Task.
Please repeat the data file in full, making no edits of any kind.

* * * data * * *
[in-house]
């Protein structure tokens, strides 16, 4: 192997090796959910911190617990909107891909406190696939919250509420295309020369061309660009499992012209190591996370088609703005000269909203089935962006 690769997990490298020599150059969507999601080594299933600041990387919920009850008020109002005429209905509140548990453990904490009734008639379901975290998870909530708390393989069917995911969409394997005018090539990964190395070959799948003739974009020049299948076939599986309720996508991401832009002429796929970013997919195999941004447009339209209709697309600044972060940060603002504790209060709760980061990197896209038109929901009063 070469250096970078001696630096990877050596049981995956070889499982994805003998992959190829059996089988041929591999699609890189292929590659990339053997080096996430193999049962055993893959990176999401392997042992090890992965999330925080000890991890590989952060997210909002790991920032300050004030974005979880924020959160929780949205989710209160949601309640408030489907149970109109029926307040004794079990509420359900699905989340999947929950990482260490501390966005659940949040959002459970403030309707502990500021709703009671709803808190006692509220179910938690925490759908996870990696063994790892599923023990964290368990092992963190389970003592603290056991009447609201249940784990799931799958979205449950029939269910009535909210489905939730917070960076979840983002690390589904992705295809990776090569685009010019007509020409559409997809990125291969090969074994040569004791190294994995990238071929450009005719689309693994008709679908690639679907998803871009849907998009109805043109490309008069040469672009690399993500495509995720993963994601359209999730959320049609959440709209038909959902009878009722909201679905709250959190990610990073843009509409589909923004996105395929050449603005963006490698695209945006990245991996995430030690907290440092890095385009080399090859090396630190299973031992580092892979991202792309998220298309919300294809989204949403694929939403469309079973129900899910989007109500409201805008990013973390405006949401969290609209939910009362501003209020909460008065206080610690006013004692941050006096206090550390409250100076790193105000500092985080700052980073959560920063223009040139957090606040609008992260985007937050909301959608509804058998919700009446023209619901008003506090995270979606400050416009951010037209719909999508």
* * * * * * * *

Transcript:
[in-house]
């Protein structure tokens, strides 16, 4: 192997090796959910911190617990909107891909406190696939919250509420295309020369061309660009499992012209190591996370088609703005000269909203089935962006 690769997990490298020599150059969507999601080594299933600041990387919920009850008020109002005429209905509140548990453990904490009734008639379901975290998870909530708390393989069917995911969409394997005018090539990964190395070959799948003739974009020049299948076939599986309720996508991401832009002429796929970013997919195999941004447009339209209709697309600044972060940060603002504790209060709760980061990197896209038109929901009063 070469250096970078001696630096990877050596049981995956070889499982994805003998992959190829059996089988041929591999699609890189292929590659990339053997080096996430193999049962055993893959990176999401392997042992090890992965999330925080000890991890590989952060997210909002790991920032300050004030974005979880924020959160929780949205989710209160949601309640408030489907149970109109029926307040004794079990509420359900699905989340999947929950990482260490501390966005659940949040959002459970403030309707502990500021709703009671709803808190006692509220179910938690925490759908996870990696063994790892599923023990964290368990092992963190389970003592603290056991009447609201249940784990799931799958979205449950029939269910009535909210489905939730917070960076979840983002690390589904992705295809990776090569685009010019007509020409559409997809990125291969090969074994040569004791190294994995990238071929450009005719689309693994008709679908690639679907998803871009849907998009109805043109490309008069040469672009690399993500495509995720993963994601359209999730959320049609959440709209038909959902009878009722909201679905709250959190990610990073843009509409589909923004996105395929050449603005963006490698695209945006990245991996995430030690907290440092890095385009080399090859090396630190299973031992580092892979991202792309998220298309919300294809989204949403694929939403469309079973129900899910989007109500409201805008990013973390405006949401969290609209939910009362501003209020909460008065206080610690006013004692941050006096206090550390409250100076790193105000500092985080700052980073959560920063223009040139957090606040609008992260985007937050909301959608509804058998919700009446023209619901008003506090995270979606400050416009951010037209719909999508």